Sustaining Gains in Rwanda: The Influence of Indigenous Culture and Post-Genocide Politics

Peace Uwineza and Elizabeth Pearson | December 2009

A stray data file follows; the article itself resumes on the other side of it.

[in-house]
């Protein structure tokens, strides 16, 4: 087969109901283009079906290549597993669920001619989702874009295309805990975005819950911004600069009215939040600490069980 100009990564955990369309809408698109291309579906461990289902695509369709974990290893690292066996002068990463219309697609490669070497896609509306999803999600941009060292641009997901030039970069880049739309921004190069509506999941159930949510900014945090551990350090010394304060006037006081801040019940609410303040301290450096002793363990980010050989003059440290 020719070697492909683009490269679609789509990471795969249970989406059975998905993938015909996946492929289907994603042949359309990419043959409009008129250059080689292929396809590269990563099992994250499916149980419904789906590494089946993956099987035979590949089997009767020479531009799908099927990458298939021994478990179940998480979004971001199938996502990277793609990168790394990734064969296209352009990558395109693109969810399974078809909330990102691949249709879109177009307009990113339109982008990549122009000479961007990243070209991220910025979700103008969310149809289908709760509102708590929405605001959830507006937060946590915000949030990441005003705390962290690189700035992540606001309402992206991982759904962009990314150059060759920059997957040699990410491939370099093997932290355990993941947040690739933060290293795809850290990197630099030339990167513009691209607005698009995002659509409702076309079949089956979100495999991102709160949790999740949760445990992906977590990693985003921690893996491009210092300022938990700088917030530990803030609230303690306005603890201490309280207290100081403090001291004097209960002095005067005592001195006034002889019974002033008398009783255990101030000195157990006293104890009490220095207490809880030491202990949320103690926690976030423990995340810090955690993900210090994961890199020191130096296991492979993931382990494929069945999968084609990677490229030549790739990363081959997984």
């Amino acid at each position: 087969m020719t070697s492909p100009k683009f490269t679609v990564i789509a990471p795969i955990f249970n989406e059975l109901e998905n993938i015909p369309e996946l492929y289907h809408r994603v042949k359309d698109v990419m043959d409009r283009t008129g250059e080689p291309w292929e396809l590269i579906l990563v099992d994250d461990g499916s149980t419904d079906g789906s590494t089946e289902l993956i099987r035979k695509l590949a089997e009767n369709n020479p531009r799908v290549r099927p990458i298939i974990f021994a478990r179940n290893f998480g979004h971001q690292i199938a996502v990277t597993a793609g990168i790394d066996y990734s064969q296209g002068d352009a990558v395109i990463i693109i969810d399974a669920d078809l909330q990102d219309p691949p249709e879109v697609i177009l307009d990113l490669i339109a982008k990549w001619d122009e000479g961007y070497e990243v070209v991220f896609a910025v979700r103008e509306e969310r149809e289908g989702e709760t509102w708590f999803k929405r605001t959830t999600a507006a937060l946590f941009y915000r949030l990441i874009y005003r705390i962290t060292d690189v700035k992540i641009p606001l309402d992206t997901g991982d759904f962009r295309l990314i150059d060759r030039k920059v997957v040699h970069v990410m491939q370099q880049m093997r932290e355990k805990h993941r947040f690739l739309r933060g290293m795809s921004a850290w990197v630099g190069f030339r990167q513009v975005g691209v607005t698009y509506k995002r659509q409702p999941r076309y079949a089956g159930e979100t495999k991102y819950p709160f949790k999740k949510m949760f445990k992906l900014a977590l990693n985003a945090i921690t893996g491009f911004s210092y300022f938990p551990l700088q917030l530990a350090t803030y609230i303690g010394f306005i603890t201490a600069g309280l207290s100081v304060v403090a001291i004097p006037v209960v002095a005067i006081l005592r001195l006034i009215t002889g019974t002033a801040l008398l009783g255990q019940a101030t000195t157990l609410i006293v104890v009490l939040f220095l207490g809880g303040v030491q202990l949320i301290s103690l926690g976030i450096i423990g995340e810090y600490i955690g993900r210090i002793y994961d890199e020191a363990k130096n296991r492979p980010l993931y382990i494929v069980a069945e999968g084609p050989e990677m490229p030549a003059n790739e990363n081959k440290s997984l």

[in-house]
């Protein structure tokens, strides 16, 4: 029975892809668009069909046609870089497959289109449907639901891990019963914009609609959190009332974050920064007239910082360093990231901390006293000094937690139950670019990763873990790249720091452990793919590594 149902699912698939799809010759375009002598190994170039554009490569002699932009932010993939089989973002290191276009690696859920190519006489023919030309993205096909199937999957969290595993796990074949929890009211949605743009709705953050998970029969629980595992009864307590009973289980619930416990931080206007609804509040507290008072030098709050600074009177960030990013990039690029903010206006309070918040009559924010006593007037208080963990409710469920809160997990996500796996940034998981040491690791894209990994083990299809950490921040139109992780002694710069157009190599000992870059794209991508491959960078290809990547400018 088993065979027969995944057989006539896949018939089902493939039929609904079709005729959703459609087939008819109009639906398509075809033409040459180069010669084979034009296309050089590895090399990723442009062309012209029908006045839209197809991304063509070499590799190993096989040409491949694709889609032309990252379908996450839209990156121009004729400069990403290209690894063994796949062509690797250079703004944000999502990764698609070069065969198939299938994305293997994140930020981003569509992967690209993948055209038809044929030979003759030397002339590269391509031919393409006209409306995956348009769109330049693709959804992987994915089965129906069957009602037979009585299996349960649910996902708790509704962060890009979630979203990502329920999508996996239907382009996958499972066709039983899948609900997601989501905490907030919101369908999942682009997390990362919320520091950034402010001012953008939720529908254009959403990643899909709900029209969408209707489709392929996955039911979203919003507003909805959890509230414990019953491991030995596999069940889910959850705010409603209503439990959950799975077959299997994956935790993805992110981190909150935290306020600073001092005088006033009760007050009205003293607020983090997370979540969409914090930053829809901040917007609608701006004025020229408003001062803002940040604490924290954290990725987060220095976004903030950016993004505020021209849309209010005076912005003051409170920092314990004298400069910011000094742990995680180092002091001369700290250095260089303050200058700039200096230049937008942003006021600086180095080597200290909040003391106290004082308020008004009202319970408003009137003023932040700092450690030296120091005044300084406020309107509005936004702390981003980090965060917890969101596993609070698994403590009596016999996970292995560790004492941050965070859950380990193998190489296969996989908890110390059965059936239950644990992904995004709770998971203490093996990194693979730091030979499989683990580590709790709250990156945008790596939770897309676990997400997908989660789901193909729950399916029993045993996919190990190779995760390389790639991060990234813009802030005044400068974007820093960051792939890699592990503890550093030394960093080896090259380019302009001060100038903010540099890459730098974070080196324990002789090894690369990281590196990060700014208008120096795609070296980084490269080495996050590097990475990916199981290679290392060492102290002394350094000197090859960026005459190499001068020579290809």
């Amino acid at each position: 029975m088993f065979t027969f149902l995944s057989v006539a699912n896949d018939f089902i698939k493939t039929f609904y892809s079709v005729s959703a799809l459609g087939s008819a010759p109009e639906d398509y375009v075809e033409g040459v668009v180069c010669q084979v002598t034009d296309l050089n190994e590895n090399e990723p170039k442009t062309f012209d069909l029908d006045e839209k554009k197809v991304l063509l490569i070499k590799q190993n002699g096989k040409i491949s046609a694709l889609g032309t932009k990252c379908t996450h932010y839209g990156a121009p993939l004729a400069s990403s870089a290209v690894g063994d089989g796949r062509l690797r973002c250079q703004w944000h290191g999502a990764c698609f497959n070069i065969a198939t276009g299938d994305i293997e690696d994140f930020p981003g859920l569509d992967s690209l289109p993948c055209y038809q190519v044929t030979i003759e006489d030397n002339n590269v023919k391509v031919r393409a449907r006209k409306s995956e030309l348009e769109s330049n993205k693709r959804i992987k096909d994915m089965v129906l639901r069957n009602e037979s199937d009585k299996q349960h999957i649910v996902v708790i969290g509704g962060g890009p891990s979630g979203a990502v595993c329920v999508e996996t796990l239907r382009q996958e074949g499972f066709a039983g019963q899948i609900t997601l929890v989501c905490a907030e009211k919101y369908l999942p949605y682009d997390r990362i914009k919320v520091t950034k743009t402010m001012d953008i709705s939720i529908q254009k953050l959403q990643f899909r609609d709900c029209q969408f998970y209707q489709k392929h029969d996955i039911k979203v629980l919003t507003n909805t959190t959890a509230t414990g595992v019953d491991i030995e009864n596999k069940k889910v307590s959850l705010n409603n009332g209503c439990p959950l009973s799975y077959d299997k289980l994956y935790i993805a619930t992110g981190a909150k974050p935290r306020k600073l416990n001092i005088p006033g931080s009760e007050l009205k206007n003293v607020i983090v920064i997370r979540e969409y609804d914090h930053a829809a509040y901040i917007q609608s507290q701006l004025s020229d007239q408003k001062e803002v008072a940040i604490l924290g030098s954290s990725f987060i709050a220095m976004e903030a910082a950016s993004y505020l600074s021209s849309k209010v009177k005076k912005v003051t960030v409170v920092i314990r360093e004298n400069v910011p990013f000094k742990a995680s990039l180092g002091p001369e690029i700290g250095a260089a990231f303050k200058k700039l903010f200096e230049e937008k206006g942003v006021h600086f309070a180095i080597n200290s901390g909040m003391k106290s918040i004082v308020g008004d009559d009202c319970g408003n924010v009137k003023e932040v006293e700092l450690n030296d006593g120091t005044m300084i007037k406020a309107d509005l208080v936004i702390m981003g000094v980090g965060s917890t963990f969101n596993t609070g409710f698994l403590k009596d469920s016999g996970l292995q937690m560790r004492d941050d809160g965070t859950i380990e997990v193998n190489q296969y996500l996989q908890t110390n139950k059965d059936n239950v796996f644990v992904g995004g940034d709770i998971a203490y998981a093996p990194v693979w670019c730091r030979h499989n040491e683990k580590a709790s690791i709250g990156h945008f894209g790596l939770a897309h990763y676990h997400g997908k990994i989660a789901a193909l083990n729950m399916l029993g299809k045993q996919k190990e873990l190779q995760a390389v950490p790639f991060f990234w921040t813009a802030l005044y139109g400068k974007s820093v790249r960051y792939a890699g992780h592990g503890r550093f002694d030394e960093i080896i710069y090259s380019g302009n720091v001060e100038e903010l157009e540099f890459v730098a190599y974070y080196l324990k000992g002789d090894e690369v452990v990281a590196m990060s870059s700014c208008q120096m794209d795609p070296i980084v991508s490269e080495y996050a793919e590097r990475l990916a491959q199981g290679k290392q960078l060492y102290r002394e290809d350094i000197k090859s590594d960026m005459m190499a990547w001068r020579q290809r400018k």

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The success of women parliamentarians in Rwanda has prompted questions about how women achieved such unprecedented levels of political representation. The paper begins with a discussion of various Rwandan cultural practices that either support or undercut gender equality, then analyzes how actors in contemporary Rwandan politics reference indigenous practices in relation to women’s empowerment. This paper contends that modern references to gender-sensitive practices in Rwanda’s pre-colonial era aim to generate support for women’s political participation by emphasizing its continuity with traditional culture and, in doing so, defuse opposition. The Rwandan case suggests a strategy available to women and men seeking to promote gender equality in political representation elsewhere.

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